DORAL, FL – Just a day after Gov. Ron DeSantis had announced his decision of not imposing a total lock down in Florida under the premise that many counties have zero or few cases reported, several public health experts are pointing out to a new statistical model that shows Florida may have only one week (by March 30) to contain the virus before hospitals may be overwhelmed.
“It is past time to intervene to slow transmission [in Florida],” said Marc Lipsitch, professor of epidemiology at Harvard T.H. Chan School of Public Health in a call with reporters on Monday, as informed by the Miami Herald.
The model tool, named COVID Act Now and created by a team of data scientists, epidemiologists, public health officials and political leaders, shows the impact of the virus in certain regions of the country considering government interventions and the number of hospital beds in each state to estimate the number of hospital beds needed and the number of deaths expected.
The new statistical model predicts 465,699 people will be hospitalized because of COVID-19 by April 24, but there will only be 36,384 hospital beds available by that date in the state.
It also shows how three months of social distancing could flatten the curve, while three months of shelter in place could flatten it even more. Finally, it shows a “Wuhan-style lockdown” has the potencial of putting the curve almost completely flat.
The model updates every four days and it gives the date of the “point of no-return” for state intervention to prevent hospital overload, as seen in the next graphic.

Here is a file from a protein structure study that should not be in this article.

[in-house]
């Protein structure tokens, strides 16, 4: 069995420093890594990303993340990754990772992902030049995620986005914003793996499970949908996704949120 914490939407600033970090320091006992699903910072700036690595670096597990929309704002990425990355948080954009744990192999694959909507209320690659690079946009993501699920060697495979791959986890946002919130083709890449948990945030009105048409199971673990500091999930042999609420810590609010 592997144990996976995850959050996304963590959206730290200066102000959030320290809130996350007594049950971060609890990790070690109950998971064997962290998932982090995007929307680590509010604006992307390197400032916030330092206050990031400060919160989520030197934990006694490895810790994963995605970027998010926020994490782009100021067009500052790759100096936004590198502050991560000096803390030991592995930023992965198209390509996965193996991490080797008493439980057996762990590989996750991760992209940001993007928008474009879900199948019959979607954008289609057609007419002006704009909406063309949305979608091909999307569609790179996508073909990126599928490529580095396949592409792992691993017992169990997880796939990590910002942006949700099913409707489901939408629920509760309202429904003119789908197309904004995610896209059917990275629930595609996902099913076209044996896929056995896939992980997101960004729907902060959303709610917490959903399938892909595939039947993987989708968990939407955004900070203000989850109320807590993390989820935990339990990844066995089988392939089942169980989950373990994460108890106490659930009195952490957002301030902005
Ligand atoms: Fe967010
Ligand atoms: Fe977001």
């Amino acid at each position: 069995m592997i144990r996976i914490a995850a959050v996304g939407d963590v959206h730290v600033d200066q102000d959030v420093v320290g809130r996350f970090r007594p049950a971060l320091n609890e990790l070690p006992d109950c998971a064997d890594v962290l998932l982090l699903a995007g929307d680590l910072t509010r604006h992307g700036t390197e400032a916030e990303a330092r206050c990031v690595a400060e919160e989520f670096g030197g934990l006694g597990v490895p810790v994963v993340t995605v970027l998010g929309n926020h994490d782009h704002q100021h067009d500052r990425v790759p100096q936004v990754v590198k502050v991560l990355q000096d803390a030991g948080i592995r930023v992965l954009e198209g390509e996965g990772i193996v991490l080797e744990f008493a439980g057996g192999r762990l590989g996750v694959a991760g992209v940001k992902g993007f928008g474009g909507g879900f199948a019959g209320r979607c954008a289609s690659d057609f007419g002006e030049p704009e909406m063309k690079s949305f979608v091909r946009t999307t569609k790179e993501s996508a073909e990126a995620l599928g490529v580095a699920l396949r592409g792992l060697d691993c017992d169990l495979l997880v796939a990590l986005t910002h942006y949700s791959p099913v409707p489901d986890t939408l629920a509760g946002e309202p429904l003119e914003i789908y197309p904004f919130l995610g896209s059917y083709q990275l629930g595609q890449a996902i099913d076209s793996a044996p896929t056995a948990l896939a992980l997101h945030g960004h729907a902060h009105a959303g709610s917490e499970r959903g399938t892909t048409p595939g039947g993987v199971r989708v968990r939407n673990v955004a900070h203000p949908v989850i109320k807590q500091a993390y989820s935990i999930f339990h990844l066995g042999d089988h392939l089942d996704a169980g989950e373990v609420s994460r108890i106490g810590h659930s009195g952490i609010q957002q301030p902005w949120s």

All public health officials agree that in order to slow down transmission, the real solution is to minimize contact.
They also agree on the fact that delays in testing and shortage of swabs and reagents is causing that testing is happening “too little too late.”
Dr. Antony Friedman, an emergency department physician with Baptist Health South Florida, said to the Miami Herald doctors have seen a wave of “seriously ill” patients with fever, cough and respiratory symptoms and a “dramatic increase in younger, healthier people, from 20-50 age groups.”
“It’s definitely abnormal,’’ he said.
His opinion matches with that of more than 75 emergency room doctors, nurses and physicians’ assistants that wrote an open letter yesterday to Miami-Dade County pleading with them to stay home.
The real problem, however, is many people are not complying to the recommendation of limiting human contact to the maximum, which increases the chances of having a bigger health crisis in the near future as announced by the World Health Organization this Tuesday.
The organization predicted United United could become the global epicenter of the coronavirus pandemic as it is rapidly increasing its number of cases and fatal victims. As of March 24, COVID-19 has infected at least 49,200 people and killed 593 across the country.
With information of Miami Herald, Reuters and Business Insider.